It’s been a rather arduous journey, but God has been faithful to continue His work in me to transform my heart. As much as I want to think “I’m all grown up and finally arrived at maturity,” I would be deceiving myself. Every uncomfortable situation I encounter, every painful trial I face, every joyful moment I experience–I’m learning more about the power and work of Christ in my life.

What are you still wrestling with?

Two of my greatest sin patterns are anxiety and fear. At times, I think, “Really, Susan? With everything God has done for you?” But, like faceless thieves, they creep in periodically, stealing my attention away from God. Some of my biggest fears and anxious thoughts are about my children. As my boys have grown, I see God’s hand in their lives, but I also see the effects of trauma and loss at such an early age. I tend to brace myself with the worse possible scenario, seeing the future through my human eyes. I continually redirect my thinking to God’s sovereignty and His abundant love for my children.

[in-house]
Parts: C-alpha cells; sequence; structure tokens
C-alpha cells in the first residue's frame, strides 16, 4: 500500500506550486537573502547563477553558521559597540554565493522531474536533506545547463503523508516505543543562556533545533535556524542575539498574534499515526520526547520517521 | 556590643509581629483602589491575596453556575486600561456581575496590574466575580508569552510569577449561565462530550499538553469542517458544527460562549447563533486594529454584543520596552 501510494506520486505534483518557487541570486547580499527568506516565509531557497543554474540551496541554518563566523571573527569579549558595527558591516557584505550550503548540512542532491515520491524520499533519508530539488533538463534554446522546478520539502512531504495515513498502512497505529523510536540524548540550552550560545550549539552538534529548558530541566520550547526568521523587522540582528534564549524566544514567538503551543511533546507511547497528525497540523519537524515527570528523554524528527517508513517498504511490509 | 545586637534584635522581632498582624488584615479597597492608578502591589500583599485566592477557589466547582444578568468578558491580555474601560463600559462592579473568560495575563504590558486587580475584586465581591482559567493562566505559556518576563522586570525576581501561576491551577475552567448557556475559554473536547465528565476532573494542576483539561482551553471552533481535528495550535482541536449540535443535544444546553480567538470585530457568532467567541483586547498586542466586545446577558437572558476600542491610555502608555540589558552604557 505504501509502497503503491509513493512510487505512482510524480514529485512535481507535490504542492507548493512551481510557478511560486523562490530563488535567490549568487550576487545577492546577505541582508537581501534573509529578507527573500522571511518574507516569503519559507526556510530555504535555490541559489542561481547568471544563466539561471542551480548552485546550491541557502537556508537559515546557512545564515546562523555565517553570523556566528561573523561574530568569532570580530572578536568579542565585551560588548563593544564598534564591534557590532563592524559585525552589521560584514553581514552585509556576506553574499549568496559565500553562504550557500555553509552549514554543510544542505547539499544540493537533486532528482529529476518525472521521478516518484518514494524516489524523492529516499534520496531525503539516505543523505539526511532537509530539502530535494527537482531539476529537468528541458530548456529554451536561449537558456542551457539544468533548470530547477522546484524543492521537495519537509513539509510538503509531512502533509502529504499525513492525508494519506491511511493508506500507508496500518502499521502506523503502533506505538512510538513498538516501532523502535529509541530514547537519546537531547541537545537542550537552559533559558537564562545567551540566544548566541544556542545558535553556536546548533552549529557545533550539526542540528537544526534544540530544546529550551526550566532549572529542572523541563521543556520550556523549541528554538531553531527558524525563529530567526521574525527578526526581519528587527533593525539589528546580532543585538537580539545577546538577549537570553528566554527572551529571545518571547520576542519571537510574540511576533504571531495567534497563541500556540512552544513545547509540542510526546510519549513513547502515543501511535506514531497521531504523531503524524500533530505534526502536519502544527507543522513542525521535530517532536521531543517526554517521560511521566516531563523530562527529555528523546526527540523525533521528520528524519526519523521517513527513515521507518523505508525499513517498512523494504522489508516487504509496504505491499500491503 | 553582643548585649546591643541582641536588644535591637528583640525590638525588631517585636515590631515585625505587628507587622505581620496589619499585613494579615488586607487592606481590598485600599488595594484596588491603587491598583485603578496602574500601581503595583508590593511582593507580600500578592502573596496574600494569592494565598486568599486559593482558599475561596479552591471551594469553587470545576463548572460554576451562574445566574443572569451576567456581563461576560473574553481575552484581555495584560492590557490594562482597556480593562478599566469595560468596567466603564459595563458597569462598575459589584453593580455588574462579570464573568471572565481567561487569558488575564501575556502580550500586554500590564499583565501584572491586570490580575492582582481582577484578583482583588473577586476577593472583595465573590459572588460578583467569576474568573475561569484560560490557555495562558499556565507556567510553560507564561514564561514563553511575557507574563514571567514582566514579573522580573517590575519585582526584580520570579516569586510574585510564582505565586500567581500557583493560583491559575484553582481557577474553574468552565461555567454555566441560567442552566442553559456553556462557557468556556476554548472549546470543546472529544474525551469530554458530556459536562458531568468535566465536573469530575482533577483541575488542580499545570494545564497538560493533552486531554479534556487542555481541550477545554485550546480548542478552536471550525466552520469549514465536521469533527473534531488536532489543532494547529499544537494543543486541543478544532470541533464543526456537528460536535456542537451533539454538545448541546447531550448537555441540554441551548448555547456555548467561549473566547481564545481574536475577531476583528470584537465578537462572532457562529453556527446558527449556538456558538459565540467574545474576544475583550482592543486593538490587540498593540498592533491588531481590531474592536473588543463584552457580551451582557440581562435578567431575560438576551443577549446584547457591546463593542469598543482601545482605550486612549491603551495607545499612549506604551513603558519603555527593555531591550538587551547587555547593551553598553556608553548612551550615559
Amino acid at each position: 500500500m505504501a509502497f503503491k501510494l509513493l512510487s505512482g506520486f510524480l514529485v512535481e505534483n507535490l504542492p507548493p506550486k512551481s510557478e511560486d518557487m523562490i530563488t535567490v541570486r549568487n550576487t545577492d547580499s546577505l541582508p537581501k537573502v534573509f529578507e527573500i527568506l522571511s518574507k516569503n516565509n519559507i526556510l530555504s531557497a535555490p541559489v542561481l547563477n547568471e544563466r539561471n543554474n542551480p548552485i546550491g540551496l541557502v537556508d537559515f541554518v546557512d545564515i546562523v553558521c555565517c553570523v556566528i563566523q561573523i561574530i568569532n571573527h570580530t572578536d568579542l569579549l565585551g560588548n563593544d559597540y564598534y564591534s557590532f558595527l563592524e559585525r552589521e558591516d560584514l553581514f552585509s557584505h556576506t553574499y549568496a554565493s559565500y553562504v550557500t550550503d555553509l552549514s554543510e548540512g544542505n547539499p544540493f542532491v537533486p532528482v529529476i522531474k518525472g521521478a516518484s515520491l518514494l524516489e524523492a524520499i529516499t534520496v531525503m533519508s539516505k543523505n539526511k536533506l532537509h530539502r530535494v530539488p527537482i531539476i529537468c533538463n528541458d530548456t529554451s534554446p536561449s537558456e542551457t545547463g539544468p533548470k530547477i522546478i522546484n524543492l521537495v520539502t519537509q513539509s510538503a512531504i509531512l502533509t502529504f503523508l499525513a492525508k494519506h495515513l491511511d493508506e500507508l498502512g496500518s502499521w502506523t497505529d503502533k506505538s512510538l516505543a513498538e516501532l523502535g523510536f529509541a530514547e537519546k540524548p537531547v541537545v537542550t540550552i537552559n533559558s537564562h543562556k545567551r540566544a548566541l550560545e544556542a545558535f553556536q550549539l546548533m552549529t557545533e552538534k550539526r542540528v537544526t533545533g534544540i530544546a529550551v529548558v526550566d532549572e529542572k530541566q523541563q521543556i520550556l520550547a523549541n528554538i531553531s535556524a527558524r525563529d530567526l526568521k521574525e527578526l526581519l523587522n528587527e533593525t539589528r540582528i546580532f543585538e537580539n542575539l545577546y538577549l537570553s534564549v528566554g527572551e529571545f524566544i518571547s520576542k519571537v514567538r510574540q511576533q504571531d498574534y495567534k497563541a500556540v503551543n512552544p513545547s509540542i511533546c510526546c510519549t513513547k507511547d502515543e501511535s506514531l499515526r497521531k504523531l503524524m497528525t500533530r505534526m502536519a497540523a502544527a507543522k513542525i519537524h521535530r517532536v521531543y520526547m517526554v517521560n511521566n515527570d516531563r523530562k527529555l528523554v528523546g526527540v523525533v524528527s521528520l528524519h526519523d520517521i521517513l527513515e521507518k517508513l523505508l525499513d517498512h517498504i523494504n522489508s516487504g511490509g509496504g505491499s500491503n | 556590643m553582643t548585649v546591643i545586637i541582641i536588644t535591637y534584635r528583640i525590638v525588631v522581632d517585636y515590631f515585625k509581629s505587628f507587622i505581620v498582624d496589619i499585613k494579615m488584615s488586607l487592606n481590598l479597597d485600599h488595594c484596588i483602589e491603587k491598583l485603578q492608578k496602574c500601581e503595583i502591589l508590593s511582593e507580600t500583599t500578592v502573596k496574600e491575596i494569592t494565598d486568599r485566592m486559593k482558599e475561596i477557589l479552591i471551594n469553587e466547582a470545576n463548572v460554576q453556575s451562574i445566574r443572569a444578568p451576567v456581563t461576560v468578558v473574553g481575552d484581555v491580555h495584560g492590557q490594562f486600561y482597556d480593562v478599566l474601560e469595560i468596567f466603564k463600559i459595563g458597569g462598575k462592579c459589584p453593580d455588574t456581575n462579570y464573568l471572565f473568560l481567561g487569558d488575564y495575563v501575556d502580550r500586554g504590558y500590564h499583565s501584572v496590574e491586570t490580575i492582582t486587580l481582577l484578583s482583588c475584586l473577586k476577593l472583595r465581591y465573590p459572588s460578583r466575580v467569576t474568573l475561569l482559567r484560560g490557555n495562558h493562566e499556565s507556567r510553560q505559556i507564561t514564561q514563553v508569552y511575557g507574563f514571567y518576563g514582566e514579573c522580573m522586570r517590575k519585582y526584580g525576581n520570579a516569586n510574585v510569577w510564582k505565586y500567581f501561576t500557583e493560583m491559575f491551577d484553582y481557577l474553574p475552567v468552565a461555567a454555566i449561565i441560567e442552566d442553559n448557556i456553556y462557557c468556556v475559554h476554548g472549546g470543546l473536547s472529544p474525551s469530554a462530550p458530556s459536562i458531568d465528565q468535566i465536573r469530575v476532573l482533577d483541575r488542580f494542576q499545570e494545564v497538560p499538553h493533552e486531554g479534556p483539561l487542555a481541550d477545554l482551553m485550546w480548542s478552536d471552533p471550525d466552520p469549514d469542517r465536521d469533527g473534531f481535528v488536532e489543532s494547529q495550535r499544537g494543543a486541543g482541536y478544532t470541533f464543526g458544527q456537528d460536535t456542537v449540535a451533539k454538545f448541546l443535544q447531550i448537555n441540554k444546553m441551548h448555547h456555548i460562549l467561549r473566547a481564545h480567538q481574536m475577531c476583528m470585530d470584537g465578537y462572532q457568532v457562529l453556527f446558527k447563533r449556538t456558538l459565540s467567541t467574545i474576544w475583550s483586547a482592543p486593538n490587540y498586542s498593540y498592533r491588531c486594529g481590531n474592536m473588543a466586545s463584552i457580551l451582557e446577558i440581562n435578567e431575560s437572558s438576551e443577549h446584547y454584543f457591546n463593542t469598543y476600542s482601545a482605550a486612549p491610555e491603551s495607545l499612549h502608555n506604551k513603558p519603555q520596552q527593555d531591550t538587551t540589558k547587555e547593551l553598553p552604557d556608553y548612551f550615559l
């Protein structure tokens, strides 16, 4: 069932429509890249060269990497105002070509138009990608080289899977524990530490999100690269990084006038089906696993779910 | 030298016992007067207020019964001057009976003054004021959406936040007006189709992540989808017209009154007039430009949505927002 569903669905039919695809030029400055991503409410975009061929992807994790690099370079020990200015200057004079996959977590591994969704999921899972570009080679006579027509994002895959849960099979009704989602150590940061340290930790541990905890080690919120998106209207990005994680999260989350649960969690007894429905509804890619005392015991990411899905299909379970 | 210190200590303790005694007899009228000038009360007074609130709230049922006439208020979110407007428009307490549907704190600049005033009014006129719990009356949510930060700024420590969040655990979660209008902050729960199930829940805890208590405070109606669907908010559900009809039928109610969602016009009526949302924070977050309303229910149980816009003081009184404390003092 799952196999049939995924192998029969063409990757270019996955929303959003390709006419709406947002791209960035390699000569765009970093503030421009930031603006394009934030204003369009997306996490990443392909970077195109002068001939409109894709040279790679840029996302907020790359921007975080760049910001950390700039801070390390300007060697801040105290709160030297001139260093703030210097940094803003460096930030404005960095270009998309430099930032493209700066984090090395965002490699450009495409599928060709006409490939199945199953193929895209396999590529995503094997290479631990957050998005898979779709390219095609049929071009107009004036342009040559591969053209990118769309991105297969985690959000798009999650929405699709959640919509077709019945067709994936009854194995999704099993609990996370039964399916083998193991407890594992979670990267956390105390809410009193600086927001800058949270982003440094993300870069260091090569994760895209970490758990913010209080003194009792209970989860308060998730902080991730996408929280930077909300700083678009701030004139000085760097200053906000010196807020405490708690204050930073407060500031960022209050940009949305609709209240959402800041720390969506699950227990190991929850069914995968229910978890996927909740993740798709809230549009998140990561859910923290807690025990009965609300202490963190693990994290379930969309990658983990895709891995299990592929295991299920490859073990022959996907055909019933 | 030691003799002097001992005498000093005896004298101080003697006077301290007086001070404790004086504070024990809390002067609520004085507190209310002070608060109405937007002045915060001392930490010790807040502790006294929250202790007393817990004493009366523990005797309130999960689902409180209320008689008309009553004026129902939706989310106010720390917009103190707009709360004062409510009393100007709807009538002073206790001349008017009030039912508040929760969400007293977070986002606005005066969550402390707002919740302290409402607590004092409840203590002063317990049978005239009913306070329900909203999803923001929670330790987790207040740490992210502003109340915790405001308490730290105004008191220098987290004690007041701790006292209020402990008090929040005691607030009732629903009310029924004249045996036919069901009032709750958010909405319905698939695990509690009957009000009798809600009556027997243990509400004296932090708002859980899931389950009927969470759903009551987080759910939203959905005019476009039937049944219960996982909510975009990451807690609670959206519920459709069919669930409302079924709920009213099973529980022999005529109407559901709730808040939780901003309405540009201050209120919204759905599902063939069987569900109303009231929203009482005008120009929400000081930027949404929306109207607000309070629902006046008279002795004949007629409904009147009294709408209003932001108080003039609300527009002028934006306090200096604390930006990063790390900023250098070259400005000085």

How have you seen redemption come from your suffering?

As a teenager, I used to think redemption meant “God sweeps in, God fixes problem, we thank Him, and life continues.” At 16, suffering meant the disappointment of not making the lead in the musical or wishing the boy I liked returned my affections. Thankfully, I’ve grown. One of the greatest takeaways from my suffering has been a deeper understanding of God’s redemptive hand in our lives. Understanding redemption, at least how I make sense of it, is believing and living the gospel. Though I will never feel nails in my hands nor wear a crown of thorns, I have learned that the more I lose and suffer in this world, the more I gain in understanding the redemption story. His sacrifice on the cross, His pursuit of my heart, His faithfulness in all my earthly sufferings—there I have known grace and redemption and love and compassion.

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So there you go — open and raw honesty for the past four weeks. While four stories and updates provide a window into the lives of ordinary men and women, I’m convinced many of you are doing more than peering through the glass. Maybe you have been cut by its jagged edges and could tell similar stories.